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Many remember Beetlejuice as a light-hearted blend of macabre and slapstick, but the real story behind Beetlejuice points to a potentially darker what-if. The classic ’80s movie is one of the most beloved Tim Burton films and laid the foundation for generations of genre filmmaking. It’s likely that without Beetlejuice, there would be no Nightmare Before Christmas and the path of the Batman franchise could have been completely different.

As great as the movie turned out, it didn’t start out all wine and roses. The secrets of Beetlejuice expose a production that could have gone in any direction. It could have been a disaster, an even more intense spin on The Exorcist, or a subverted reinvention of the haunted house genre.

Alec Baldwin Said He Thought The Film Would End His Career

Photo:  Warner Bros.

In an interview with GQ, Alec Baldwin, who plays Adam Maitland, revealed that he was not confident in the film’s story. He said, “I had no idea what [Beetlejuice] was about, I thought maybe all of our careers are going to end with the release of this film.” Thankfully, Burton’s confidence inspired the young actor who described Burton as a sort of “crazy professor.”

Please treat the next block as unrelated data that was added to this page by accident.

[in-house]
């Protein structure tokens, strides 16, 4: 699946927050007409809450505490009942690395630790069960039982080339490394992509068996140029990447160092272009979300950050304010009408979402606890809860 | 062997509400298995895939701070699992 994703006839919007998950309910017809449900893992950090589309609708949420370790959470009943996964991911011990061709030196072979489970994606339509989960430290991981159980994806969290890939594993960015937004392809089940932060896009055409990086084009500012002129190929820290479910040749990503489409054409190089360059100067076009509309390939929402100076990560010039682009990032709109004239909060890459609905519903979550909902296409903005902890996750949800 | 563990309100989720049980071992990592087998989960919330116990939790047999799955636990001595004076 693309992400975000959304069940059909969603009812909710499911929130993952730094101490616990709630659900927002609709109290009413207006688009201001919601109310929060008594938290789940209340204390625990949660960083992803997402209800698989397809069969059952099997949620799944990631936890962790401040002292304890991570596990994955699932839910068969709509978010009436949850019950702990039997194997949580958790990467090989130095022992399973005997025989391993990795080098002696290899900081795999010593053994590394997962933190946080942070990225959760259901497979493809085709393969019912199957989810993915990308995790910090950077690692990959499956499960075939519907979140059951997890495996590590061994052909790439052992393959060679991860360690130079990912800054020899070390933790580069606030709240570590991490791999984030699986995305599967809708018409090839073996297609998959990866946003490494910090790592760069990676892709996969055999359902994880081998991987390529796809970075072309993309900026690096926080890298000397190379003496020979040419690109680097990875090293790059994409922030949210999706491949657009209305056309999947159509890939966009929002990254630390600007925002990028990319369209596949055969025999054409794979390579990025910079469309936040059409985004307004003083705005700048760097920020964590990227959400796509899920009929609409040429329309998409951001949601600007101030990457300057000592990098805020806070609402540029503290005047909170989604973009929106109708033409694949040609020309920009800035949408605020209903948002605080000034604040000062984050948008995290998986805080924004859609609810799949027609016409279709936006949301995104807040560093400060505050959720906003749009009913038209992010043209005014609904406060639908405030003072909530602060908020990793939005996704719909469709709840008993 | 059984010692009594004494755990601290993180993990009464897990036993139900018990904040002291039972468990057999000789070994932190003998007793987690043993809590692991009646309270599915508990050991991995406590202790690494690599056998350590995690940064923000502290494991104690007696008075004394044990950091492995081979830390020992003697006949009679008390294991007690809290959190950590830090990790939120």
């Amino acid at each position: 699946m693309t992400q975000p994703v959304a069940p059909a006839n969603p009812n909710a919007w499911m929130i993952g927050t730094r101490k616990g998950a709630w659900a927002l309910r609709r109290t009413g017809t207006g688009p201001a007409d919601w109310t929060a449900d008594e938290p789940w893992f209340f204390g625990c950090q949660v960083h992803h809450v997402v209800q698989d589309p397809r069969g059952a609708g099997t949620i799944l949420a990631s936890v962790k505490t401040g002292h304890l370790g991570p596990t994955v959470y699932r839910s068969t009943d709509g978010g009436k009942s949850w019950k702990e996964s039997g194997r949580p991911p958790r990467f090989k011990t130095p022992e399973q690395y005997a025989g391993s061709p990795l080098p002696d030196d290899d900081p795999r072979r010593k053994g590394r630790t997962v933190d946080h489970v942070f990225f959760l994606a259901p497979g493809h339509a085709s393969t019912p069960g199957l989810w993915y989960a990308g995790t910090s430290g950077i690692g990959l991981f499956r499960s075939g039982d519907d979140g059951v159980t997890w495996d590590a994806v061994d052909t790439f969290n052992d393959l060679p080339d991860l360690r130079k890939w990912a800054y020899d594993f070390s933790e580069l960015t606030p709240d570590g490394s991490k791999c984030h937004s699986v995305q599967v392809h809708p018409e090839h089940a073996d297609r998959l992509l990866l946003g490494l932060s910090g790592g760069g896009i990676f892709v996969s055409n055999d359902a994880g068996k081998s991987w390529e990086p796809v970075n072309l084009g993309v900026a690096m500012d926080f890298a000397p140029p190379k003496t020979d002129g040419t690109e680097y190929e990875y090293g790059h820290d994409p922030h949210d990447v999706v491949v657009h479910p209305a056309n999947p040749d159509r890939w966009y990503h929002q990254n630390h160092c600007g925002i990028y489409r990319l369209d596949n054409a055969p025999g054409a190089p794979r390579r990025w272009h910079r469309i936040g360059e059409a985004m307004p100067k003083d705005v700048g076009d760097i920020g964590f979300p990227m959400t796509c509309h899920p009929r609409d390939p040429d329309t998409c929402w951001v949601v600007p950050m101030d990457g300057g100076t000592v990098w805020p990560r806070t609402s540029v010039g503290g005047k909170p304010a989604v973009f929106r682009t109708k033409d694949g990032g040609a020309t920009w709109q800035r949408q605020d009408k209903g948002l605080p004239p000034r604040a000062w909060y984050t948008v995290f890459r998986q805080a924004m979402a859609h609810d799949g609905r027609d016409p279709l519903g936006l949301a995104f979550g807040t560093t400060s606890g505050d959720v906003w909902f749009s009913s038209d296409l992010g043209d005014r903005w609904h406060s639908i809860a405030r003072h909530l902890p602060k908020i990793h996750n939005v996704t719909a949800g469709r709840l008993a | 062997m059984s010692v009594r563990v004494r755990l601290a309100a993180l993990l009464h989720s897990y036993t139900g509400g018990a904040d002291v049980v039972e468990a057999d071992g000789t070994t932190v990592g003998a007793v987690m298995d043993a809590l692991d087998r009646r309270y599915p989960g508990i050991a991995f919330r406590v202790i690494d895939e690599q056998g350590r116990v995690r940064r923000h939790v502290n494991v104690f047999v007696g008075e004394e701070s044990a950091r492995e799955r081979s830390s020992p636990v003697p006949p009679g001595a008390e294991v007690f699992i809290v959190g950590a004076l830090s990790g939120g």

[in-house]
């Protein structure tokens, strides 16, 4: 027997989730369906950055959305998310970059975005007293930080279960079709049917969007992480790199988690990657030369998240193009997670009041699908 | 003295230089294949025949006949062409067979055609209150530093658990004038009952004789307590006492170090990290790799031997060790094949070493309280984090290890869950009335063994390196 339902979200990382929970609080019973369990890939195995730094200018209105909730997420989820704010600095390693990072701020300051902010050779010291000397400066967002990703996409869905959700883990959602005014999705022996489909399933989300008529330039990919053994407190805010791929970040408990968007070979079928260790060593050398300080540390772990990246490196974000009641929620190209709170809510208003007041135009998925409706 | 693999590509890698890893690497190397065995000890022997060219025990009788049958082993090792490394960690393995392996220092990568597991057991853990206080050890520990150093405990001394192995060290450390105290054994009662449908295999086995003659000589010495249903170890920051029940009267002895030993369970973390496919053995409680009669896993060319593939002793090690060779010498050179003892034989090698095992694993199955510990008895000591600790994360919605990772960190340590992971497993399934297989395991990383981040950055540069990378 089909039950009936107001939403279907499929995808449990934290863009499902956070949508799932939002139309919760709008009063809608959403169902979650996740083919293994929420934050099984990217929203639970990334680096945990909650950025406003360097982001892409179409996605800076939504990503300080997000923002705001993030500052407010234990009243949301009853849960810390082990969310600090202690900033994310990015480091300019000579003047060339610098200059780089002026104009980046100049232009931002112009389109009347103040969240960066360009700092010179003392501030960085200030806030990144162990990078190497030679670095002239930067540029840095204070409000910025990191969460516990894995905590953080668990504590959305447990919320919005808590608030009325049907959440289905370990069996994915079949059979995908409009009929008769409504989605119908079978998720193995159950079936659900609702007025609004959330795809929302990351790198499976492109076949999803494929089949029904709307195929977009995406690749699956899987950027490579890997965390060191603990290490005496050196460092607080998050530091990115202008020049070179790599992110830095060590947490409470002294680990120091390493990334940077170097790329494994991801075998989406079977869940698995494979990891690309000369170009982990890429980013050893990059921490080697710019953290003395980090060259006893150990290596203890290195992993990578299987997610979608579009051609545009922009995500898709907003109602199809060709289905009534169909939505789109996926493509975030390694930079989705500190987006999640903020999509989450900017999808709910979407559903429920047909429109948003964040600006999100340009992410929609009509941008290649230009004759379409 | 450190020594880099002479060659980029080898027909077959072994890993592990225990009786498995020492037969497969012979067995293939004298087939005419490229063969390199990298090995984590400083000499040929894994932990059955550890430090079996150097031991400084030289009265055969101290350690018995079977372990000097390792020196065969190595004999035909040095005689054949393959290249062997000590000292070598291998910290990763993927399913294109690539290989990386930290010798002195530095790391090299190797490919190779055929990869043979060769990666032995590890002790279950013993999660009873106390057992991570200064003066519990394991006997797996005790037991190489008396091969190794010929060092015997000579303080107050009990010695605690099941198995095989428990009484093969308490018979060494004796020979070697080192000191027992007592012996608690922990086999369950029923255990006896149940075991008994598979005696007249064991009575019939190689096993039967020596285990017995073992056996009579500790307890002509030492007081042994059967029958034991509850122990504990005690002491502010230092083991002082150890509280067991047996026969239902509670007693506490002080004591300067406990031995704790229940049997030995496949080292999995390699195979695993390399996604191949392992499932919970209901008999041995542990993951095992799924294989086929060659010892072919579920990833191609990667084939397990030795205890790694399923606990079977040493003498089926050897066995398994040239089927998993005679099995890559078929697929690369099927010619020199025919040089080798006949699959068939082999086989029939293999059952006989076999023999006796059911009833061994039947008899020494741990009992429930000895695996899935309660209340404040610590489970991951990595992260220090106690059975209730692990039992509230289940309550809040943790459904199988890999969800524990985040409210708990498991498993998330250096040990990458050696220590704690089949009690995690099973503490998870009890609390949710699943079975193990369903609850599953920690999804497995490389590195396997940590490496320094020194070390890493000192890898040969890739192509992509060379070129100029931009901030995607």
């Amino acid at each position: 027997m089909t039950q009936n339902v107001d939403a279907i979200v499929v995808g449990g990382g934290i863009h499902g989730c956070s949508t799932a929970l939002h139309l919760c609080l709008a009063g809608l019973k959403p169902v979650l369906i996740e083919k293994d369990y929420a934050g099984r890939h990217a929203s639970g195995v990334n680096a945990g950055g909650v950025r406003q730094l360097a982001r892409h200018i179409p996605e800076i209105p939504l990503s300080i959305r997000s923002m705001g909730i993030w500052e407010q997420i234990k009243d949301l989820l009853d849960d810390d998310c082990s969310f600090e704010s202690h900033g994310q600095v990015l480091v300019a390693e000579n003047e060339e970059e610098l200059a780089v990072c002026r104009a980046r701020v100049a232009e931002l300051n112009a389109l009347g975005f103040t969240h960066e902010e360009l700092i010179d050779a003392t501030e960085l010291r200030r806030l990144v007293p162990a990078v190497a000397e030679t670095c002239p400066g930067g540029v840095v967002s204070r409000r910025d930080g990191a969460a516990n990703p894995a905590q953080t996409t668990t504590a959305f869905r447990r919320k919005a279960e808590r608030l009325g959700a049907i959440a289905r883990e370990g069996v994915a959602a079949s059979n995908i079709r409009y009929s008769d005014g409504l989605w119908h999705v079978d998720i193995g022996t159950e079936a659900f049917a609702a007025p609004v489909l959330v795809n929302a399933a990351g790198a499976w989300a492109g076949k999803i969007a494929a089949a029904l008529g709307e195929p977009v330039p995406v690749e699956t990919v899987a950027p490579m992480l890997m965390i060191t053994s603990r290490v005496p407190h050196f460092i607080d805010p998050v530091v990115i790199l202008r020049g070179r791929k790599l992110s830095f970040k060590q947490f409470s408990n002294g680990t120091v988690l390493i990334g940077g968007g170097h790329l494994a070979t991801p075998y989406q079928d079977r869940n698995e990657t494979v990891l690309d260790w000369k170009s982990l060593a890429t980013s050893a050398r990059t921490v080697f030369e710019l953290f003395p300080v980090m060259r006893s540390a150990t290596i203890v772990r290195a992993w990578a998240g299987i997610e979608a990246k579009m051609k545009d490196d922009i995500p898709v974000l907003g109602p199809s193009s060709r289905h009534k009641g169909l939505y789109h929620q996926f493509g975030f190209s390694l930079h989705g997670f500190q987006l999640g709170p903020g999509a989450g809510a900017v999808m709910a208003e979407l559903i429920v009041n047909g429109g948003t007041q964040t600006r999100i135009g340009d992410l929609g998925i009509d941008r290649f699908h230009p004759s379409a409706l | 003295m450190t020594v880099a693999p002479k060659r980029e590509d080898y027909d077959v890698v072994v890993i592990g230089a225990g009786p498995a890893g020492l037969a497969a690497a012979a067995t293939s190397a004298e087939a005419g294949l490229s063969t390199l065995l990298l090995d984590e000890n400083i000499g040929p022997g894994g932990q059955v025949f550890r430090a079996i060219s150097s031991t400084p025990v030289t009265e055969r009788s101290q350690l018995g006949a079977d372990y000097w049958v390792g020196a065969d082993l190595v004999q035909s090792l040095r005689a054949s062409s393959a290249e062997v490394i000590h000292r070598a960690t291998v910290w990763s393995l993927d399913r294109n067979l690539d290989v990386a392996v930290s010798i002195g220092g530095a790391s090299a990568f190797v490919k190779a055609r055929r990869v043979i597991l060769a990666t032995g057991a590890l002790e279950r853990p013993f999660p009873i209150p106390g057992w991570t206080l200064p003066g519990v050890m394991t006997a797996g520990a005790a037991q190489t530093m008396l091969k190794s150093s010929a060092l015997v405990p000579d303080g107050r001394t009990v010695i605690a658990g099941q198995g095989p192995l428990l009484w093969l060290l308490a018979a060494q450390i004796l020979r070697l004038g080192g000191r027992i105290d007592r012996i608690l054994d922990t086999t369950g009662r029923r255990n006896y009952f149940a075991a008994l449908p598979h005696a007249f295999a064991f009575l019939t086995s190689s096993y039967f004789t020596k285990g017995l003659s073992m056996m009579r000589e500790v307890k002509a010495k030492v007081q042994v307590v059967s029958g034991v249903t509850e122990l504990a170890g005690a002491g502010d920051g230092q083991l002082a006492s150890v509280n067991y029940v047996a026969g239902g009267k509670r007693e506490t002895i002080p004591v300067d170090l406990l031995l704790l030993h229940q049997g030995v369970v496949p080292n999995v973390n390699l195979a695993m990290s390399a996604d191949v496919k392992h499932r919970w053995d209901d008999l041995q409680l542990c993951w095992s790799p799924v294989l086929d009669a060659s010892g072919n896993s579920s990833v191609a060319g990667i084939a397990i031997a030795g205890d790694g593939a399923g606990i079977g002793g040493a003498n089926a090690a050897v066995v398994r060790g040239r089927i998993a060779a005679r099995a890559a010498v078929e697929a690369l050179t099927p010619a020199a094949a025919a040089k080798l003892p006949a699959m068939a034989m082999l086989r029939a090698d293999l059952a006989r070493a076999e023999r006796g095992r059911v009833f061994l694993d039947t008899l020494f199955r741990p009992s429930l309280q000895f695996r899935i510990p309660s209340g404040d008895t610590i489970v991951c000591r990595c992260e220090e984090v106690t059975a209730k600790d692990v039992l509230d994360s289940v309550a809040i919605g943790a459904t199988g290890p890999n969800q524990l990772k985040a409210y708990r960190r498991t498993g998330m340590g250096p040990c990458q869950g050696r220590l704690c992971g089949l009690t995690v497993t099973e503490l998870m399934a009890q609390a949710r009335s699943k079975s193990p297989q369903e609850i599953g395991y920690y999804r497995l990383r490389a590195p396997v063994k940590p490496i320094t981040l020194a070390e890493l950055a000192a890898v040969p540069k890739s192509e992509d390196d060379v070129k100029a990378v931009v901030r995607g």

Further encouraging Baldwin, Beetlejuice himself, Michael Keaton, was like a “comedy Annie Oakley. He just was so self-assured. He just tore it up” which really amazed the inexperienced star. In fact, the line in which Keaton spits into his jacket and tells Maitland, “save that guy for later,” was completely improvised and had Baldwin cracking up.

The Original Script Was Super Violent

Photo:  Warner Bros.

Fans of Beetlejuice know that despite the horror trappings of the film, it’s consistently fun. This wasn’t the case in earlier drafts of the script by Michael McDowell. The script was written as a straightforward horror film that had more in common with The Exorcist than it did with the fantastical world of Pee Wee Herman, but many of the elements that made it to the final film were still there.

McDowell’s early drafts saw Geena Davis and Alec Baldwin’s couple, the Maitlands, dying in a much more graphic way than they do in the film. Rather than trying to dodge a dog, the Maitlands are knocked off the road by a truckload of angry hunters and Barbara’s arm is crushed by a piece of wood. Fortunately for viewers, a few different writers were brought on board to turn this violent thriller into the film you know today.

The Ghost With The Most Could Have Had A Very Different Look

Photo: Wikimedia Commons/CC-BY

As Michael Keaton would later reveal, much of his look in Beetlejuice came from his work with Ve Neill, an Oscar-winning makeup artist who’s worked on Mrs. DoubtfireGalaxy Quest, and more than 80 other projects. What was Betelgeuse originally supposed to look like? In the original version of the script, the character was depicted as a leather-winged demon that also took on the guise of a short Middle Eastern man in his human form.